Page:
Black cumin is somewhat of a hidden nutrient; however it can help with the ailment of diabetes. Black cumin comes from a herb by the name of Nigella sativa. The seeds are commonly grinded down to be used as a herbal remedy and also can be used as spice on food. One of the ways that black cumin seeds can help with diabetes is because it can lower a person's blood sugar and research on animals does support this theory. Also this nutrient has antioxidants which can reduce damage to the pancreas and digestive system which may aid the symptoms and cause of diabetes.The seeds of the annual flowering plant, Nigella Sativa, have been prized for their healing properties since time immemorial. While frequently referred to among English-speaking cultures as Roman coriander, black sesame, black cumin, black caraway and onion seed, it is known today primarily as black seed, which is at the very least an accurate description of its physical appearance.
The earliest record of its cultivation and use come from ancient Egypt. Black seed oil, in fact, was found in Egyptian pharoah Tutankhamun's tomb, dating back to approximately 3,300 years ago. In Arabic cultures, black cumin is known as Habbatul barakah, meaning the "seed of blessing." It is also believed that the Islamic prophet Mohammed (peace be upon him) said of it that it is "a remedy for all diseases except death."
Many of black cumin's traditionally ascribed health benefits have been thoroughly confirmed in the biomedical literature.
Black Cumin seems to be a traditional alternative medicine in the middle east and south asian countries, particularly among Muslim cultures. It is part of a tradition analogous to Ayurveda in India and as Salmah says, it is mentioned in the Qoran. But we should always show some care with the use of supplements of any kind, even ones that claim a long tradition. Long tradition does not necessarily convey "safety." The description of Black Cumin (Nigella Sativa) on wiki says:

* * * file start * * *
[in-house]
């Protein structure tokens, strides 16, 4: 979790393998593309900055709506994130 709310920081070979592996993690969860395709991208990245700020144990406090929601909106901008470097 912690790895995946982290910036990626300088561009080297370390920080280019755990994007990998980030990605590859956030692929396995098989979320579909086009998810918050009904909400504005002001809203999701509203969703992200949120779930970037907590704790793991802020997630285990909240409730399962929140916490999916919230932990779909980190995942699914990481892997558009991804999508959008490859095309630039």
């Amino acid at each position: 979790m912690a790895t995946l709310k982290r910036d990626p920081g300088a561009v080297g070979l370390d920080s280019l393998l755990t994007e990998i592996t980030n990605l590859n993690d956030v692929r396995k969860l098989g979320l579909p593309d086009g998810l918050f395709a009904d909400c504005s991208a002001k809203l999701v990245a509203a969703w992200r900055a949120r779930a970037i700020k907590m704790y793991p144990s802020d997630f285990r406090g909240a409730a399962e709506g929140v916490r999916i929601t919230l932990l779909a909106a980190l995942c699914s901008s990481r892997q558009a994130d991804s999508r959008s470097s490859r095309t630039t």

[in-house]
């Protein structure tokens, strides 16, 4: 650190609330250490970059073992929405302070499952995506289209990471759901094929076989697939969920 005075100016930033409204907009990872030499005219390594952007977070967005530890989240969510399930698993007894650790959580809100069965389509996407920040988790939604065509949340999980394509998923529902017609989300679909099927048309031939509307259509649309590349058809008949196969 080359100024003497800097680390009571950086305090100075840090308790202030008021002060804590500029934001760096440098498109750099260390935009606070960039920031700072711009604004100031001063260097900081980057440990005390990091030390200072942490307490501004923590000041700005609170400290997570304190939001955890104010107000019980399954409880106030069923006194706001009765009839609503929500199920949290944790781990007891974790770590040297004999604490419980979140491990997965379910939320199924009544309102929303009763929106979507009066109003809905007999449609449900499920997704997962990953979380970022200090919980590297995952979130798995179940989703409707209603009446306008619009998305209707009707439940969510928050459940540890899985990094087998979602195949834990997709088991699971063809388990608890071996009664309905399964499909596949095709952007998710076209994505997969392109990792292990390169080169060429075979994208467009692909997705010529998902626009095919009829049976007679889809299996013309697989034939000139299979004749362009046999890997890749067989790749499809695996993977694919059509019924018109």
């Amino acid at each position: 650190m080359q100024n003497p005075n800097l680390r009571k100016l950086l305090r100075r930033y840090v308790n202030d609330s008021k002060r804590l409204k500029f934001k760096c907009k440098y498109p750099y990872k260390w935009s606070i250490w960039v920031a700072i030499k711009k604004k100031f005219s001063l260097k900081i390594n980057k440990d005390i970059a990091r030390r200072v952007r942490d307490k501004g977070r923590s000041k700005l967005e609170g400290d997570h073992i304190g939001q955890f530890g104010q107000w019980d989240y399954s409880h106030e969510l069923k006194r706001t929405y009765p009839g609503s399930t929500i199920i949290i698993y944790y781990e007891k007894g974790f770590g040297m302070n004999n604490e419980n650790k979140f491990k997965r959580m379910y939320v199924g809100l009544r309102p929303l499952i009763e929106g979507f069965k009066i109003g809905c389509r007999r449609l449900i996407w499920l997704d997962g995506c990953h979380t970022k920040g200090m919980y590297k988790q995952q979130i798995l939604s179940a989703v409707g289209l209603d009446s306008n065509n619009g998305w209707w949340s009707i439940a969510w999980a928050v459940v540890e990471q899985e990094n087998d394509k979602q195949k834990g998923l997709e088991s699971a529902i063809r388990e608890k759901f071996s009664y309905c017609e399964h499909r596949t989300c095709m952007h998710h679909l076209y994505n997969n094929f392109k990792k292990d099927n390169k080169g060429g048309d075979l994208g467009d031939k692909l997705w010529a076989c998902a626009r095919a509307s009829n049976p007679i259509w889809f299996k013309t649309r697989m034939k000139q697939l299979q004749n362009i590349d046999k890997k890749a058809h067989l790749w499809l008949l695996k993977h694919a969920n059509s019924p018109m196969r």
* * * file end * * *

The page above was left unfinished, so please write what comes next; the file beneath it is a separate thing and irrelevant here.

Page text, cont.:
Nigella sativa oil contains an abundance of conjugated linoleic (18:2) acid, thymoquinone, nigellone (dithymoquinone), melanthin, nigilline, damascenine, and tannins. Melanthin is toxic in large doses and nigelline is paralytic, so this spice must be used in moderation.
And when I searched the literature, I did find a bunch of studies on Nigella Sativa in diabetics, but generally inconclusive or not good. One small study found that 2g/day had some positive effect on T2 diabetes. Another study into how it works suggested that it works by amplifying GLUT-4 translocation (which would make if useful in T1 and T2), but found that this effect only occurred at toxic levels of Nigella Sativa. Another study also looked at the pathways.
Black Cumin (Nigella Sativa) may or may not work. Bitter Mellon is also claimed to work and has as much or even more research behind it and is not nearly as toxic. I found that Bitter Mellon did work, for a week or so, but after that, nothing. I would hope there is more research. I don't see any great harm in taking modest quantities of this traditional supplement, but I would avoid large quantities and have modest expectations.
You're right Brian. Obviously taking a large amount of any herbal medicine can cause harm to the body. Everything we eat or drink must be taken in moderation, not too much not to little.Thanks for your comment :)
Discussions about alternative medicine are interesting. These days I am taking Tulsi Tea and Psyllium Husks. I am type 1, 56 years old. Initial results are encouraging. From what I read, these dont have worrying side effects. Has anybody ever used Tulsi Tea and/or psyllium husks?
I drink Tulsi tea because I like it, but haven't noticed any BG lowering effects. Psyllium husks are high fiber, of course. High fiber slows digestion & delays spikes.